There is also the potential for extraction of fossil fuels from beneath what is now an ice-covered ocean, but soon will not be. Even the ice-covered areas might be the source of sites for extraction of fossil fuels. Of great concern is, where are the fossil fuels? How to recover them? Is that recovery in fact going to be something that will be in the best interests of humankind everywhere?
You’ve spoken to EarthSky and many others about what you call hope spots. What are hope spots? Are there hope spots in the Arctic marine environment?
Hope spot for me is any place in the ocean that is still in pretty good shape, that if we act now and protect, it’s a cause for hope. It also refers to places that aren’t in such good shape, like Chesapeake Bay, like the Gulf of Mexico, like many coastal areas of the world.
Because if we take action while we still have some oysters and clams and the other creatures that make up the living systems, there’s cause for hope that we can recover them. We can’t go back to what they were 100 or 1,000 years ago. But they can be better than they are by taking proactive measures to restore their health.
All the Arctic is a hope spot. I hope we’ll get it right. We have one chance to take actions as never before in history, because never before have we had access to this immense body of water.
We can blunder our way into it and do as we have in much of the rest of the planet, without thoughtfully considering the consequences 10, 100, or 1,000 years from now. Or we can learn from the past and be proactive about care.
We can identify the most critical areas, the most vital parts of the system. That’s certainly an obvious first step. There’s a heart of the Arctic area – basically the high seas – that are not the jurisdiction of any one nation. There is an opportunity for nations to agree that we’re just going to leave that at least alone as a legacy, a protected area, like protecting the heart of the Arctic: the vital center of that area. We can just agree to keep it in the bank as we deliberate and decide how individual nations will act on behalf of their interests within the parts of the Arctic that are under their jurisdiction.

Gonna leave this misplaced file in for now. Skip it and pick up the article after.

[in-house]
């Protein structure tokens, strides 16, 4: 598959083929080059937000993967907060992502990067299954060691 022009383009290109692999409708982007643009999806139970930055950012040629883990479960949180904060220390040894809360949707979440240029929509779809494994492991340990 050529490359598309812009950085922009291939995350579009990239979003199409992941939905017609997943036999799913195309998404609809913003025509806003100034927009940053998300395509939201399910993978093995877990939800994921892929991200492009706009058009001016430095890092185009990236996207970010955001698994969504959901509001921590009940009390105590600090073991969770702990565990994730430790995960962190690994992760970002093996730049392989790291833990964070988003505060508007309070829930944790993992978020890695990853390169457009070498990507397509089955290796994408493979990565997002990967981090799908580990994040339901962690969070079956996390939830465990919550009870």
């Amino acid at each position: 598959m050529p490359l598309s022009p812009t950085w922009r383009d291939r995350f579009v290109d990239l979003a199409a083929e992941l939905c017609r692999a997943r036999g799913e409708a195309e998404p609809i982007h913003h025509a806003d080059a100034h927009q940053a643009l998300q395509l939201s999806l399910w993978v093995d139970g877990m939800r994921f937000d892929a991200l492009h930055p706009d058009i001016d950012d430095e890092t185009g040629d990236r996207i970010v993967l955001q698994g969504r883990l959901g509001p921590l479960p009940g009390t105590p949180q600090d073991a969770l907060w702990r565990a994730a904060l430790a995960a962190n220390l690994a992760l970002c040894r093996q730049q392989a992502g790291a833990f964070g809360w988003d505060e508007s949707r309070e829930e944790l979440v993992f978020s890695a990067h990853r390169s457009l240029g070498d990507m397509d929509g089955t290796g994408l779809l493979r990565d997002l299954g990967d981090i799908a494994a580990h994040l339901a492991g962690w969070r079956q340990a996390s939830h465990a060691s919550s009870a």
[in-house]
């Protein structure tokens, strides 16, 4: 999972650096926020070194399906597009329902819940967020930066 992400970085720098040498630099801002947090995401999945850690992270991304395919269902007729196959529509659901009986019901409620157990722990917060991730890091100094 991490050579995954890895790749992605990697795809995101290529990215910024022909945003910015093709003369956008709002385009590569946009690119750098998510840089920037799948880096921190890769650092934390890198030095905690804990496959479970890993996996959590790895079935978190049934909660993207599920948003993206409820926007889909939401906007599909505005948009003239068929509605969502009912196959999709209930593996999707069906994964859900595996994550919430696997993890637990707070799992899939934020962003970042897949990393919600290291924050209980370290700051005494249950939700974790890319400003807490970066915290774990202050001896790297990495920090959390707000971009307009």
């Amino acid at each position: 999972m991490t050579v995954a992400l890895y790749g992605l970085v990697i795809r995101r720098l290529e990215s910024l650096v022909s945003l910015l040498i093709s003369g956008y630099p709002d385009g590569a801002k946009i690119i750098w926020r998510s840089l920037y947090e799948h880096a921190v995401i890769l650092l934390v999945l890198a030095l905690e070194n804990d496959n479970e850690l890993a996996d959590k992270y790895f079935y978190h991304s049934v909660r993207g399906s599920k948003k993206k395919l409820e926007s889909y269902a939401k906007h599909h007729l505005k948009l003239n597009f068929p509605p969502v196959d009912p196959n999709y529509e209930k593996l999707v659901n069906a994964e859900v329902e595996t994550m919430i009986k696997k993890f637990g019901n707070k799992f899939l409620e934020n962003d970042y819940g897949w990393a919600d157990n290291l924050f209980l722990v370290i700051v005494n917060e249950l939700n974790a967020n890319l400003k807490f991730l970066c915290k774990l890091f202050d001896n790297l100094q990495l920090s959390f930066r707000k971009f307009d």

When we have so many questions, it would seem logical that we would move with great caution, especially knowing that it doesn’t take much to really disturb and distress and destroy the fragile Arctic system.
What is one thing you really want to get across to people about governing and managing the Arctic marine environment?
The most important thing for people to know about the governance of the Arctic is that we have a chance now to act to maintain the integrity of the system or to lose it. To lose it means that we will dismember the vital systems that make the Arctic work. It’s not just a cost to the people who live there. It’s a cost to all people everywhere.
Those of us who are on the planet right now have a voice, an opportunity. It’s on our watch. We need to weigh in with our voices, make our concerns known, provoke our governments to act in a responsible fashion, to exercise care proactively in terms of policies, governing how we move forward. And we need to do everything we can to maintain the integrity of that system, given its immense value to humankind now and forevermore.
Everyone, wherever on the planet you live, you have a vested interest in what happens there.
EarthSky interviews on the report from the Aspen Institute Commission on Arctic Climate Change – titled The Shared Future – are part of a special series made possible in part by Shell – encouraging dialogue on the energy challenge.
Eleanor Imster has helped write and edit EarthSky since 1995. She was an integral part of the award-winning EarthSky radio series almost since it began until it ended in 2013. Today, as Lead Editor at EarthSky.org, she helps present the science and nature stories and photos you enjoy. She also serves as one of the voices of EarthSky on social media platforms including Facebook, Twitter and G+. She and her husband live in Tennessee and have two grown sons.